Why are genetics, neuroscience and evolution perceived as corrosive to notions of free will, personal responsibility and the possibility of negotiating a universal code of ethical values1? Steven Pinker (2002) brilliantly unveils a history of major debates on issues that have become increasingly strident.

Pinker reveals the underlying fear of a religious and secular nihilism engendered by materialist theories of consciousness in which the mind emerges solely from the forces of living matter2. Pinker concedes that ‘debating the Pope [on the ontological leap about the existence of the human soul, the higher purpose of knowledge and love of God] is the ultimate exercise in futility’ (Pinker 2002:187). But Pinker’s argument is that the theory that the mind is purely a physical organ is as humane as the doctrine of the immortal soul. In fact Pinker continues, the doctrine of the immortal soul and the reward of life after death, devalues life on earth (Pinker 2002:189).

Picture this, an exiled, persecuted Persian spiritual leader, invited to speak to distinguished audiences in London, Paris, New York . . . to respond to divergent philosophies that had emerged during his decades of imprisonment. In 1911 after strolling through the Trocadero Gardens near the Eiffel Tower he shared his thoughts on the relationship between mind, body and spirit. He acknowledged the way in which the terminology of soul, mind and spirit differed between the ancient and modern philosophers. The ancient philosophers used the term ‘soul’ as sensations of emotion as a function of the reality. The concept of ‘mind’ was used to describe the power that discussed the reality of phenomena. The concept of ‘spirit’ was used to discuss ‘consciousness’.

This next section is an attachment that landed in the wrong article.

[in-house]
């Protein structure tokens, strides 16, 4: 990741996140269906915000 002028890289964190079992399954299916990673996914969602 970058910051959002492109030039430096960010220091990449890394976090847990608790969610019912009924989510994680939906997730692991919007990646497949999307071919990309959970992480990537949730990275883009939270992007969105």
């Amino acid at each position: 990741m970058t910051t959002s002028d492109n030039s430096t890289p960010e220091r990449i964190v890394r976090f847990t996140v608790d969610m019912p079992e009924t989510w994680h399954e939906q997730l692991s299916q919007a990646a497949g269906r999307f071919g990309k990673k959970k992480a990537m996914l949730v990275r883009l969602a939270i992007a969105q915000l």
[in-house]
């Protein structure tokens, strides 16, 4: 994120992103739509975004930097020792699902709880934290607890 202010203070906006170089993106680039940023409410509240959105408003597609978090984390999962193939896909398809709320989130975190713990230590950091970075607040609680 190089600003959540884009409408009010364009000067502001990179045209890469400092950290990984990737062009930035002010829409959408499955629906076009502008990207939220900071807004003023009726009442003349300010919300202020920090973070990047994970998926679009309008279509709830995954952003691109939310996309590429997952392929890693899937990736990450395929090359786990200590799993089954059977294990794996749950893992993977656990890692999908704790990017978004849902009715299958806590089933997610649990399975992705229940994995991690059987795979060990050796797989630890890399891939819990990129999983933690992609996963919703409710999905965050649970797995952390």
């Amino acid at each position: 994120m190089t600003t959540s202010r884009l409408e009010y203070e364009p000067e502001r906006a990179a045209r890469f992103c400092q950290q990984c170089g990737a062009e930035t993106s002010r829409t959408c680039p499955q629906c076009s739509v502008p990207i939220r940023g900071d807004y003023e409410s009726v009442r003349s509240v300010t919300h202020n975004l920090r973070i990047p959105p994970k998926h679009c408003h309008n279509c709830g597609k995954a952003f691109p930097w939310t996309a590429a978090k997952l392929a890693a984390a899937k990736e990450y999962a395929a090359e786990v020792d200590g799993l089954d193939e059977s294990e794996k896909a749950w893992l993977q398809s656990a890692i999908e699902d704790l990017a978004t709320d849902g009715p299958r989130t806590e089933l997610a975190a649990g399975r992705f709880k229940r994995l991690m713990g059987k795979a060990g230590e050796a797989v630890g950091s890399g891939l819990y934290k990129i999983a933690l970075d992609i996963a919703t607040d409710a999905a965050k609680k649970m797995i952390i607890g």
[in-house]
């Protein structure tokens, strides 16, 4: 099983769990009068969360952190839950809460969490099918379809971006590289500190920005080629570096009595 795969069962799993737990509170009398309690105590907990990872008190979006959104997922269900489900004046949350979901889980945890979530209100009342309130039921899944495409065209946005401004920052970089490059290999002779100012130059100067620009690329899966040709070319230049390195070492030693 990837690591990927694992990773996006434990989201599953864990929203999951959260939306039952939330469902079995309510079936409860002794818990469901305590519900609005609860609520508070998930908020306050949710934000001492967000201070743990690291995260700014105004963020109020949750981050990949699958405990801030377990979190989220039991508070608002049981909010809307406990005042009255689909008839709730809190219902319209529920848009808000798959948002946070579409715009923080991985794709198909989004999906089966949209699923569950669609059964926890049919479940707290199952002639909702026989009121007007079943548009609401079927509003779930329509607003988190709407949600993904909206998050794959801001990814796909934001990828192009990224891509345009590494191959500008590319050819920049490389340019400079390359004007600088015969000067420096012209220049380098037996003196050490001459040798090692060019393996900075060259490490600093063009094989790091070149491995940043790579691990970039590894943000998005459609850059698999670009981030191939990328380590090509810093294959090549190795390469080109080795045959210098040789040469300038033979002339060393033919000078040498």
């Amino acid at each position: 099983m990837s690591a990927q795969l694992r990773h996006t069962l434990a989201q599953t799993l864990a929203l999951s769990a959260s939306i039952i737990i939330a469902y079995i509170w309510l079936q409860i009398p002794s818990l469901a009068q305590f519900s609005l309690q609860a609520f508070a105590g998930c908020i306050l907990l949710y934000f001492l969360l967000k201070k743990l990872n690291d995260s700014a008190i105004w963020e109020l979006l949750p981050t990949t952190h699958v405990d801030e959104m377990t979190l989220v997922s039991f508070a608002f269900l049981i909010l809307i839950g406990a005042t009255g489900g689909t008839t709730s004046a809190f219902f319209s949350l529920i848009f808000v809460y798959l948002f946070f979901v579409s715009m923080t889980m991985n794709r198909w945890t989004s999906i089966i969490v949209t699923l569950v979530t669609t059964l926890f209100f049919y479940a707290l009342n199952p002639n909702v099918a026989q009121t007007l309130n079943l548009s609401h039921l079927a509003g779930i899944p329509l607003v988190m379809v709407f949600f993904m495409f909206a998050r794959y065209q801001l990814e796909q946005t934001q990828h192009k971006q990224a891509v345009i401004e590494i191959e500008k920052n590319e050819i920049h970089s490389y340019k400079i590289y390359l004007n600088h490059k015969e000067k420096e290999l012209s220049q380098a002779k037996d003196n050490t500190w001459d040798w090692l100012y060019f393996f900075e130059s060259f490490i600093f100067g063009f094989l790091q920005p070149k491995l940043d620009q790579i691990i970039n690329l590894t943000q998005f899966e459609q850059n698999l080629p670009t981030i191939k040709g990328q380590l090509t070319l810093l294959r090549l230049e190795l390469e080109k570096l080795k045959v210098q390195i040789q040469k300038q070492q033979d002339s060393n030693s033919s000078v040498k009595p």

Abdul-Baha (1911) offered an alternative to the way in which philosophers described the relationship between body, mind, soul and spirit. He described how the mind as a faculty is a power superior to the soul because through the mind man can investigate the reality of every phenomena. The spirit is a third power differentiated from the soul and the mind. This third power, the spirit, involves an ontological leap of faith and cannot be deduced from a purely rational, scientific investigation of material phenomena. The soul is the motive power of the physical body, the intermediary between the body and the spirit. But it is the mind that can investigate the nature of reality choosing rationally to either open the soul to the spirit or to focus completely on the embodied self dependent on material comforts and needs. Each individual is called to use her rational mind and intellect to investigate truth individually. According to Abdul-Baha, those who choose to live in an entirely material world without need for spiritual qualities risk a weakening and eventual atrophy of the soul.